Claudia M Gold M.D.

Child in Mind

6 Essential School Components in the COVID-19 Pandemic

Research reveals social-emotional learning as one thing we must preserve.

Posted Aug 15, 2020

Representing our quick-fix culture, I was recently asked to do a five-minute radio interview about how to help kids deal with remote learning without the peer group dynamics of a regular classroom. The time constraint motivated me to get to the core of the education crisis precipitated by the coronavirus pandemic. Decades of developmental science research reveal that our physical and emotional health, our very sense of self, emerges in moment-to-moment interactions in a developmental process over time. The host’s question led me to recognize the need to turn conventional education on its head in this life-or-death situation.

The meanings we make of ourselves in the world as hopeful and capable of empathy or, in contrast, as hopeless, fearful, and closed off evolve in countless moment-to-moment interactions. Social-emotional learning, for all ages, is the only thing we need to preserve. I propose doing away with all academic curriculum for 6 to 12 months. All kids will “fall behind” at the same rate, releasing parents from that anxiety that seems to be driving a lot of decision-making. Replace academic curriculum with what I would call a “listening curriculum.”

1) Eliminate conventional homework, which can be a source of enormous stress for students and parents alike.

2) Instead, every day, students of every age from elementary through high school would be asked to have a conversation with someone they either know well, know a little, don’t like, or disagree with. They would write answers to the following questions: “What went well?”; “What was difficult?”; and “What surprised you?” For the youngest children, parents would need to help, which will be useful to the common task of reclaiming the ability to listen to each other. By the end of the year, they would compile a “book of listening” from the 2020 pandemic.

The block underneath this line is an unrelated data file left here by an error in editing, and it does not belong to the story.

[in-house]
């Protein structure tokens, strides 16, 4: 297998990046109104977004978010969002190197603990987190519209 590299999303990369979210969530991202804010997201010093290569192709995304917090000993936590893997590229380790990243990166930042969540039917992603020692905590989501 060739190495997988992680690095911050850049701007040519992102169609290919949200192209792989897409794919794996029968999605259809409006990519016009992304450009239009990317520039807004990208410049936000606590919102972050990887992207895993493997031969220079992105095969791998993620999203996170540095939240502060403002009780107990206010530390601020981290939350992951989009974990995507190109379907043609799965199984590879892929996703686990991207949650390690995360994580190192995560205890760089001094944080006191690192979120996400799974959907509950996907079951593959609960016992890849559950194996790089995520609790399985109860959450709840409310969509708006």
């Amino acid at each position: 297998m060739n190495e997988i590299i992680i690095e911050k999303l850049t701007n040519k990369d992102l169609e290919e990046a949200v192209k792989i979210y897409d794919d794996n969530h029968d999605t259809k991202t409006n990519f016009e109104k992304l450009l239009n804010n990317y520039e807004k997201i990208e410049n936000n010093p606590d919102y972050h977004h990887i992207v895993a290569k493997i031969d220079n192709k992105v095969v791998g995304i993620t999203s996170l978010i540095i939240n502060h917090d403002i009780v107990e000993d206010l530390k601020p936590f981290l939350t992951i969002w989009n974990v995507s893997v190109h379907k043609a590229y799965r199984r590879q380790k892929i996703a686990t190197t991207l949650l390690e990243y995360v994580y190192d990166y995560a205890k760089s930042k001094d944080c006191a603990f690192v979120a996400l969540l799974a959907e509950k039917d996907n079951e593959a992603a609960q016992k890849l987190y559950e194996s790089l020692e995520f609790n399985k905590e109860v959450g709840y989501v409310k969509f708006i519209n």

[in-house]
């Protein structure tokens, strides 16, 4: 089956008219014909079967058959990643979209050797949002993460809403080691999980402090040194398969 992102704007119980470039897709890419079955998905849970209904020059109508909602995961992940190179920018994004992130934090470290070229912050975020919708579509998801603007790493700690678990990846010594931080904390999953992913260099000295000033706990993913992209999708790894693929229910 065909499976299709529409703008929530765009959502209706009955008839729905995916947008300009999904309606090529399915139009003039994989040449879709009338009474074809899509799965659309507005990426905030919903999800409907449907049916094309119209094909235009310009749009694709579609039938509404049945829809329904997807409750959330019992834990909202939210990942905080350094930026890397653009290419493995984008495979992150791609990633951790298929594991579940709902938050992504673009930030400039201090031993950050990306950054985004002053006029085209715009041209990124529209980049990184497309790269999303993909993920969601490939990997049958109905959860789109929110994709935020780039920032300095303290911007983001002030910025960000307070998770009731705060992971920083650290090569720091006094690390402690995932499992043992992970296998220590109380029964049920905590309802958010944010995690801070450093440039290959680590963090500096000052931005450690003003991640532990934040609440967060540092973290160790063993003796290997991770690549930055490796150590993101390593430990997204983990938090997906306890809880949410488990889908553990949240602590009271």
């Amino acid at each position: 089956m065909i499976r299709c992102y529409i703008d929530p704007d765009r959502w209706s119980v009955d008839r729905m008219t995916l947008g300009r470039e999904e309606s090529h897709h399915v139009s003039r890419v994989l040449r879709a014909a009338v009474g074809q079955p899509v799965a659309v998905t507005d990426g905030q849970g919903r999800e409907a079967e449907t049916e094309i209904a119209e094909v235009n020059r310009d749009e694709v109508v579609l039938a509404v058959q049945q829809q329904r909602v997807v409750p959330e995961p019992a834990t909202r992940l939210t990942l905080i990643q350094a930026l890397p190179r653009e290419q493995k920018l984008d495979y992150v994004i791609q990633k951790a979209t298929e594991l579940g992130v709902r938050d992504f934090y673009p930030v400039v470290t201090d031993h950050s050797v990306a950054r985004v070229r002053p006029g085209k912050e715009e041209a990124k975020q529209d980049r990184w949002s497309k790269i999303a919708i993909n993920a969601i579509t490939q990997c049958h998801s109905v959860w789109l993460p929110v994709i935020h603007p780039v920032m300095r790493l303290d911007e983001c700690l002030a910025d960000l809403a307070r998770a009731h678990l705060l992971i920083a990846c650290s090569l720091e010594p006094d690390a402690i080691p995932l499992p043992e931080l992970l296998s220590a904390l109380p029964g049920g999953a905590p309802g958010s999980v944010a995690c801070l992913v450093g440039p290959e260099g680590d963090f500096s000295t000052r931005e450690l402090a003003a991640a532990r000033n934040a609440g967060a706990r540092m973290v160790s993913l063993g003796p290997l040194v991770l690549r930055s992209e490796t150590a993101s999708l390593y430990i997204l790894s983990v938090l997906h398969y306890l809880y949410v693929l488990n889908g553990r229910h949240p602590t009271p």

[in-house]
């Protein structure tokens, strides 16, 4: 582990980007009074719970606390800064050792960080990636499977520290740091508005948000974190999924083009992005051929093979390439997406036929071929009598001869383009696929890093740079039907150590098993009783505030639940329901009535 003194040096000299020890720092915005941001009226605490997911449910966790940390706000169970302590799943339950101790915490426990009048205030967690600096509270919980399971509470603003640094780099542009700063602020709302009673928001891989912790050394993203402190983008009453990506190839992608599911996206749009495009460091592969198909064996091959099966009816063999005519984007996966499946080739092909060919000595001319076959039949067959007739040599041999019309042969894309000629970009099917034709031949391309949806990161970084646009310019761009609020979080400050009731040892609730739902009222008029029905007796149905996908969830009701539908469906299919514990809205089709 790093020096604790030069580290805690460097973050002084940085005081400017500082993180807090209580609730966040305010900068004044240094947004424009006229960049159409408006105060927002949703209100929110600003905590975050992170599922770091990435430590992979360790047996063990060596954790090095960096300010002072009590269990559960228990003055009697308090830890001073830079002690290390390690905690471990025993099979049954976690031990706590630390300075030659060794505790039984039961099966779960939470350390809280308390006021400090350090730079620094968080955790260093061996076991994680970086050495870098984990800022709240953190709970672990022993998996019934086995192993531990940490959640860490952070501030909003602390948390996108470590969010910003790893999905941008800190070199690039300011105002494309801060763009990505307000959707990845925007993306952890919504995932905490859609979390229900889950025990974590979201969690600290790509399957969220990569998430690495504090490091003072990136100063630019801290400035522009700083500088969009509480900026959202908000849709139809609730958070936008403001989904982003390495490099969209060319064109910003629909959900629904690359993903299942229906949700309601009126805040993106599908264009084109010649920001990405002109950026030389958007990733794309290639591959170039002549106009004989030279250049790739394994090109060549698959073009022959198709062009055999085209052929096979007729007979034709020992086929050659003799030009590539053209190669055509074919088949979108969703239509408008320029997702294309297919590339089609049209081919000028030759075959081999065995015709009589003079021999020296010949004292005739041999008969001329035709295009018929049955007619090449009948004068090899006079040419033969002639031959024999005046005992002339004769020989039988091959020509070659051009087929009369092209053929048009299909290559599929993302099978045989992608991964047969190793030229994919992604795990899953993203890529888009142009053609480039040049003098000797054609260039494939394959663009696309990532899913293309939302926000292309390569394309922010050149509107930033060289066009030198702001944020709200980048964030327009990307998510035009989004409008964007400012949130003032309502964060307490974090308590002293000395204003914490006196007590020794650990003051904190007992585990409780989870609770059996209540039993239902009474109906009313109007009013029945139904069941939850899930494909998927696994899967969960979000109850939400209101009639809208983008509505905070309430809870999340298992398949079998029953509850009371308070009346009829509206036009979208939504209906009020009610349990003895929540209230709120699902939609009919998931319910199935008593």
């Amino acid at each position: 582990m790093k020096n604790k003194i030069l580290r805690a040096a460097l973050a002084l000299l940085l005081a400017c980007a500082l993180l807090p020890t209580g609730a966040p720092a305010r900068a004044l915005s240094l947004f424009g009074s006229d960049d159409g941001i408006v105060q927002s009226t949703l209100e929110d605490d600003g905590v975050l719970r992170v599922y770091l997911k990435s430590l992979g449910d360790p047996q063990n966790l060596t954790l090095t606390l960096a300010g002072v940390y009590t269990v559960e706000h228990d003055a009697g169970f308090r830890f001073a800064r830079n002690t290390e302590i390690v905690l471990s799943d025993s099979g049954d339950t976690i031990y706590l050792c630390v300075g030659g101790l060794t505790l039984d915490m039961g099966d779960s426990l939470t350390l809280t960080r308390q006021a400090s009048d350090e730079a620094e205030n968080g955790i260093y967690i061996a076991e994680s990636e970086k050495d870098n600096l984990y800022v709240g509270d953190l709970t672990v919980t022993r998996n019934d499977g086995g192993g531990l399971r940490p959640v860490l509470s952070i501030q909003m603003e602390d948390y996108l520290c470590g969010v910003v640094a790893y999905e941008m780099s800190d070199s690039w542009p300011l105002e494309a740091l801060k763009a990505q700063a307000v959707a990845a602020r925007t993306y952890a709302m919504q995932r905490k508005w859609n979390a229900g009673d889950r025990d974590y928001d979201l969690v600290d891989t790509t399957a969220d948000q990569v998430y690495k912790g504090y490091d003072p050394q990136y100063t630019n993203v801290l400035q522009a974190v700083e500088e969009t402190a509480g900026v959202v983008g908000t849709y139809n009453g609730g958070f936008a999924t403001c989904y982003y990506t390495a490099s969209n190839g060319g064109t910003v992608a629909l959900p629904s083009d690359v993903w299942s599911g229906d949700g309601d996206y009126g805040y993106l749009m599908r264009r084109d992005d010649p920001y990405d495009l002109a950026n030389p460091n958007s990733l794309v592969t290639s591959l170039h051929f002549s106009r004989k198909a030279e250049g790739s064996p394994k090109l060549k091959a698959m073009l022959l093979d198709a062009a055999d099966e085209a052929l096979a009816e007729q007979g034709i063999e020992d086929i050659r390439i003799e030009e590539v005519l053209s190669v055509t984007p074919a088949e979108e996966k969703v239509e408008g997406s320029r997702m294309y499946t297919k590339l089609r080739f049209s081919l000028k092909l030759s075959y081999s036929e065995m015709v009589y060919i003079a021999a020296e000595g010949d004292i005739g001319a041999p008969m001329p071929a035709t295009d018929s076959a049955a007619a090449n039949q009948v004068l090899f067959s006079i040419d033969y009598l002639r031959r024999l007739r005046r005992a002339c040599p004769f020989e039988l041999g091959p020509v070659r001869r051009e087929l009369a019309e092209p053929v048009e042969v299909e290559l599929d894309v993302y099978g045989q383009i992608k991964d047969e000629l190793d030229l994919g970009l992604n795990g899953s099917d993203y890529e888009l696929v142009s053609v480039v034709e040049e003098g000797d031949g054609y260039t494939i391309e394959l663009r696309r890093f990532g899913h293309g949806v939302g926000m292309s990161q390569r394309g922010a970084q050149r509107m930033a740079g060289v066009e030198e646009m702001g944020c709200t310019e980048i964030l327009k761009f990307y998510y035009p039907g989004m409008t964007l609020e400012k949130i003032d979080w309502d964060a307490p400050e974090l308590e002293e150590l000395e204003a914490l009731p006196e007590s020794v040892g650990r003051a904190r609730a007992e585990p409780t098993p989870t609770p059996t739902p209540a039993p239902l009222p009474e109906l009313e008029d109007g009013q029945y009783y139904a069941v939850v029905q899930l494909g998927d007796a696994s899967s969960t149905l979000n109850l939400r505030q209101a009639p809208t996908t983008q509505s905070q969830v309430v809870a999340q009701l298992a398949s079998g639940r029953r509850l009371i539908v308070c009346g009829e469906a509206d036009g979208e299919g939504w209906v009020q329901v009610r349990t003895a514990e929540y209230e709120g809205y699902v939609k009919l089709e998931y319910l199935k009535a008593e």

3) Prioritize arts over academics. Students can always learn content. Activities such as dance, drumming, martial arts, and drawing promote self-regulation, which is critical to learning.

4) Reclaim the outdoors. Make creative use of outdoor space and, when possible, exposure to nature.

5) Have all classes primarily discussion-based. Some didactic material may be needed to frame the discussion but the emphasis should be on the interactive process.

6) Preserve — above all else — a sense of safety. We cannot listen, and we cannot learn, when we do not feel safe. Let students choose whether or not to use video. Some may be shy, ashamed of their living situation, or have other reasons not to expose themselves. In exchange, require participation but give students a variety of options including emojis, typing in chat, or speaking. Let them wear pajamas.

While the agonizing and messy process of uncertainty around the question of in-person vs. remote learning might have been necessary, the clarity of the need for all-remote learning is now emerging from the mess. The virus is not going away. Children can transmit the virus and get sick themselves. Teachers and their families are vulnerable. Perhaps equally important, in-person education with the abundance of necessary restrictions and constrictions to typical moment-to-moment interactions will inevitably not feel safe. So, let’s let it go.

I have found as a clinician and teacher that the virtual setting, while full of shortcomings, offers opportunities for meaningful social exchange. Parents, colleagues, and students and I share moments of deep understanding and connection. Sure, a lot is lost. But might we also gain something in the process?

In a recent interview on Bill Maher, 2020 presidential candidate Pete Buttigieg was asked a question about QAnon. In his typical way of getting past the outrage to the essence of the problem, he spoke about members finding a sense of belonging that so many in American society seem to have lost. Many people in our world today feel unseen and unheard. If we can embrace the uncertainty of getting to know one another we can build a society where all of us feel recognized and feel like we belong.

 Robert Collins/Unsplash
Source: Robert Collins/Unsplash

Perhaps the pandemic offers us an opportunity to rebuild a sense of belonging from the bottom up, starting with our children. Our sense of belonging grows not from holding on to an inflexible position but in engaging in the messiness of human interaction. When we listen to one another’s stories with curiosity, we create communities of connection.

As my mother always says, “When life hands you lemons...” Making use of the '20-'21 school year in this way may reap enormous benefits. If students of all ages learn to listen, we as a society may gain the ability to move beyond polarizing conflict, become flexible in our thinking, and engage together in creatively building a healthier world.